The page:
14 years ago, to the day.
That’s exactly how long it’s been since our way of life was completely flipped upside down.
I don’t wanna go too in-depth about the tragedies that struck our homeland, land of the free and home of the very brave (that was proven on that fateful Tuesday morning), on September 11th, 2001. Everything that has been said about it has been pretty much said, and I won’t do it too much justice. I was just a kindergartner when the first plane hit the World Trade Center, and now as a sophomore in college I can’t truly touch upon my experiences of that day and what I felt.
These videos can do what I can’t: help us remember how all of our lives changed on 9/11.
As my generation of Americans grows into their 20’s, one of our biggest duties is to make sure that this day doesn’t get overlooked; I’m not saying it will for our kids or grandkids, but we need to make sure it doesn’t become just another date in history kids learn in school. We need to be reminded each and every September 11th what happened in New York City, Washington, D.C., and southern Pennsylvania.
The people in the future must not just reminded on the casualties and those we unfortunately lost, but also how we came together afterwards.
And that’s what these following videos show. I can’t personally describe, in my own words, how unified this great nation of ours was. But these videos can. If you’ve seen ’em, you know what I’m talking about. If not, please take the time out to watch them. I can’t promise a whole lot, but I can promise you that you won’t be disappointed.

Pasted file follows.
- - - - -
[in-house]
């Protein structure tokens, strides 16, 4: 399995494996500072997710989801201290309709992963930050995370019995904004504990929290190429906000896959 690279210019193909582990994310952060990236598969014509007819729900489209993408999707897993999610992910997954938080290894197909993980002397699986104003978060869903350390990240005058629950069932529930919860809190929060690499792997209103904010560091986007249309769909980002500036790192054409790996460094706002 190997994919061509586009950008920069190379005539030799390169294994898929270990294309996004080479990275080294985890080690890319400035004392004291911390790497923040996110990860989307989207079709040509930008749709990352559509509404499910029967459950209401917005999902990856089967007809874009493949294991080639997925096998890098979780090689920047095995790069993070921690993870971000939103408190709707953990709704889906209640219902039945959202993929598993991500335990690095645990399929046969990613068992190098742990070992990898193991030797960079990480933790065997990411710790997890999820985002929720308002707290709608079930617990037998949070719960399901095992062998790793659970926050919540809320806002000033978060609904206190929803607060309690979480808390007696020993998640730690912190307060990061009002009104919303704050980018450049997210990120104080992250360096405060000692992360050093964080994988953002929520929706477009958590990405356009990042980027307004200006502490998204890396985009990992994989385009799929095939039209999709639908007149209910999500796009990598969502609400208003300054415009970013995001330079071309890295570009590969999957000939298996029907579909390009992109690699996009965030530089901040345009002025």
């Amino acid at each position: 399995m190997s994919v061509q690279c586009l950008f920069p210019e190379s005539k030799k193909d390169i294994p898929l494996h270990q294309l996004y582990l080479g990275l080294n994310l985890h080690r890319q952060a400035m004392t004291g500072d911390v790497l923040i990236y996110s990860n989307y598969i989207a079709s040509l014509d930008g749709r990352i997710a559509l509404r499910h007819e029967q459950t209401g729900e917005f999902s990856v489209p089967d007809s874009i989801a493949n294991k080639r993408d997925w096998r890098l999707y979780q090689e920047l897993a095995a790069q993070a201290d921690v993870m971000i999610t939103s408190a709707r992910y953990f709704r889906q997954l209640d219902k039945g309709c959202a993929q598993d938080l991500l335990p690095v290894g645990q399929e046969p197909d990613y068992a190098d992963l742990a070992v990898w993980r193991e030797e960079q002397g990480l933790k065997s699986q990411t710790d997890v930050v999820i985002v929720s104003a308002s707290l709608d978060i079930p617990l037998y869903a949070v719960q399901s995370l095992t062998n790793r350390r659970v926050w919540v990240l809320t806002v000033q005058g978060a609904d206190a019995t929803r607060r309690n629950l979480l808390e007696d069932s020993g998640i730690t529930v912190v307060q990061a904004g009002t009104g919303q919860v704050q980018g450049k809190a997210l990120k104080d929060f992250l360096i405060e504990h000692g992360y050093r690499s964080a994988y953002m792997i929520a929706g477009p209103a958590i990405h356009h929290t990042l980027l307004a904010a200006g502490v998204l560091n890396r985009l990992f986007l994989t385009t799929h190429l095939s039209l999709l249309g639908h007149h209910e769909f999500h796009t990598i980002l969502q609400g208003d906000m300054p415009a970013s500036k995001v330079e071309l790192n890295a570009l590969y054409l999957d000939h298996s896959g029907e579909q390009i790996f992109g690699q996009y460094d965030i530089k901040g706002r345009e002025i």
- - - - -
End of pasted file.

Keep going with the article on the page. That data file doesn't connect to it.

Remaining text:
David Letterman‘s monologue on his 1st show since the attacks
Rudy Giuliani’s monologue and Paul Simon performing “The Boxer” on the 1st Saturday Night Live episode since the attacks
(sorry that’s a link, SNL has a weird video player; still worth the watch)
U2 performing “MLK” and “Where The Streets Have No Name” at the Super Bowl XXXVI halftime show (the best Super Bowl halftime show by far)
George W. Bush throwing out the first pitch of Game 3 of the 2001 World Series at Yankee Stadium
Alan Jackson performing his 9/11 tribute song, “Where Were You (When the World Stopped Turning)”
And last, but certainly not least, maybe the best television segment to come from this dark period in American history,
Jon Stewart’s monologue on his 1st show since the attacks
“But you know what the view is now? The Statue of Liberty. The view from the south of Manhattan is the Statue of Liberty. You can’t beat that.”
Thank you to the heroes, the first responders, the police, firefighters,and medical workers, and everyone else who helped on September 11th, 2001. We can’t thank you enough, and, thankfully, there’s too many people to thank. There’s an abundance of good people in this world, and on 9/11 that was proven yet again.